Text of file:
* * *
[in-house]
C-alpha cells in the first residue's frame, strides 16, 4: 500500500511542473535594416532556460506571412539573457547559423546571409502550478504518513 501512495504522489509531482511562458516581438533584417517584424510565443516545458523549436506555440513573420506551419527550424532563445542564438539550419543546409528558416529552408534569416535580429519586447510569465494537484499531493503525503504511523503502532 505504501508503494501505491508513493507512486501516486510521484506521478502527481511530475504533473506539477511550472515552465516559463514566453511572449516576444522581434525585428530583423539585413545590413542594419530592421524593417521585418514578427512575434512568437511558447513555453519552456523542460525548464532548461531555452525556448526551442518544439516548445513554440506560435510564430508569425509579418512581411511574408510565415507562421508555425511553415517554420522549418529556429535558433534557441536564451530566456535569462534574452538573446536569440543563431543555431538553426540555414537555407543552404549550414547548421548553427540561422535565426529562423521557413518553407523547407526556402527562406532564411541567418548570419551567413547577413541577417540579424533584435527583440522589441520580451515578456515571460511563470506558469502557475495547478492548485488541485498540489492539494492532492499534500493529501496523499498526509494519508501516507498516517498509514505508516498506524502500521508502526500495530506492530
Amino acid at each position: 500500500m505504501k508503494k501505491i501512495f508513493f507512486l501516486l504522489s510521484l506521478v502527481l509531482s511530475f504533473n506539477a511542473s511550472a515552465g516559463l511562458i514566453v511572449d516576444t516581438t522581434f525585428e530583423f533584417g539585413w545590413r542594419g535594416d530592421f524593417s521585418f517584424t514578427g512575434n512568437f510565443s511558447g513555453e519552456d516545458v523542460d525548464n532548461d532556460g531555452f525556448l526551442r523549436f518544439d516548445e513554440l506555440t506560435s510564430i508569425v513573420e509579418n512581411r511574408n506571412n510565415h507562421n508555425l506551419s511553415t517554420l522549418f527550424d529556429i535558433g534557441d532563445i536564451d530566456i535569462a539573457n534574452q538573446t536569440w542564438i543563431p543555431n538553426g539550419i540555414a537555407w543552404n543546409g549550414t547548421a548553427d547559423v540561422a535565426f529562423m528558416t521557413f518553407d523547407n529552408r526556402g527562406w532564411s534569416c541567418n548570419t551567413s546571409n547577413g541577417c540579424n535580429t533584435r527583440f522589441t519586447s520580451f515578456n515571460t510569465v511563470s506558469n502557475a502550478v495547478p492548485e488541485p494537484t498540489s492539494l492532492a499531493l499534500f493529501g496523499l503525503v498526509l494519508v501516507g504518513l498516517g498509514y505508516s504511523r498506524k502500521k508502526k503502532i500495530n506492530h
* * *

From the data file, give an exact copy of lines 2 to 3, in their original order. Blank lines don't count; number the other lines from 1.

C-alpha cells in the first residue's frame, strides 16, 4: 500500500511542473535594416532556460506571412539573457547559423546571409502550478504518513 501512495504522489509531482511562458516581438533584417517584424510565443516545458523549436506555440513573420506551419527550424532563445542564438539550419543546409528558416529552408534569416535580429519586447510569465494537484499531493503525503504511523503502532 505504501508503494501505491508513493507512486501516486510521484506521478502527481511530475504533473506539477511550472515552465516559463514566453511572449516576444522581434525585428530583423539585413545590413542594419530592421524593417521585418514578427512575434512568437511558447513555453519552456523542460525548464532548461531555452525556448526551442518544439516548445513554440506560435510564430508569425509579418512581411511574408510565415507562421508555425511553415517554420522549418529556429535558433534557441536564451530566456535569462534574452538573446536569440543563431543555431538553426540555414537555407543552404549550414547548421548553427540561422535565426529562423521557413518553407523547407526556402527562406532564411541567418548570419551567413547577413541577417540579424533584435527583440522589441520580451515578456515571460511563470506558469502557475495547478492548485488541485498540489492539494492532492499534500493529501496523499498526509494519508501516507498516517498509514505508516498506524502500521508502526500495530506492530
Amino acid at each position: 500500500m505504501k508503494k501505491i501512495f508513493f507512486l501516486l504522489s510521484l506521478v502527481l509531482s511530475f504533473n506539477a511542473s511550472a515552465g516559463l511562458i514566453v511572449d516576444t516581438t522581434f525585428e530583423f533584417g539585413w545590413r542594419g535594416d530592421f524593417s521585418f517584424t514578427g512575434n512568437f510565443s511558447g513555453e519552456d516545458v523542460d525548464n532548461d532556460g531555452f525556448l526551442r523549436f518544439d516548445e513554440l506555440t506560435s510564430i508569425v513573420e509579418n512581411r511574408n506571412n510565415h507562421n508555425l506551419s511553415t517554420l522549418f527550424d529556429i535558433g534557441d532563445i536564451d530566456i535569462a539573457n534574452q538573446t536569440w542564438i543563431p543555431n538553426g539550419i540555414a537555407w543552404n543546409g549550414t547548421a548553427d547559423v540561422a535565426f529562423m528558416t521557413f518553407d523547407n529552408r526556402g527562406w532564411s534569416c541567418n548570419t551567413s546571409n547577413g541577417c540579424n535580429t533584435r527583440f522589441t519586447s520580451f515578456n515571460t510569465v511563470s506558469n502557475a502550478v495547478p492548485e488541485p494537484t498540489s492539494l492532492a499531493l499534500f493529501g496523499l503525503v498526509l494519508v501516507g504518513l498516517g498509514y505508516s504511523r498506524k502500521k508502526k503502532i500495530n506492530h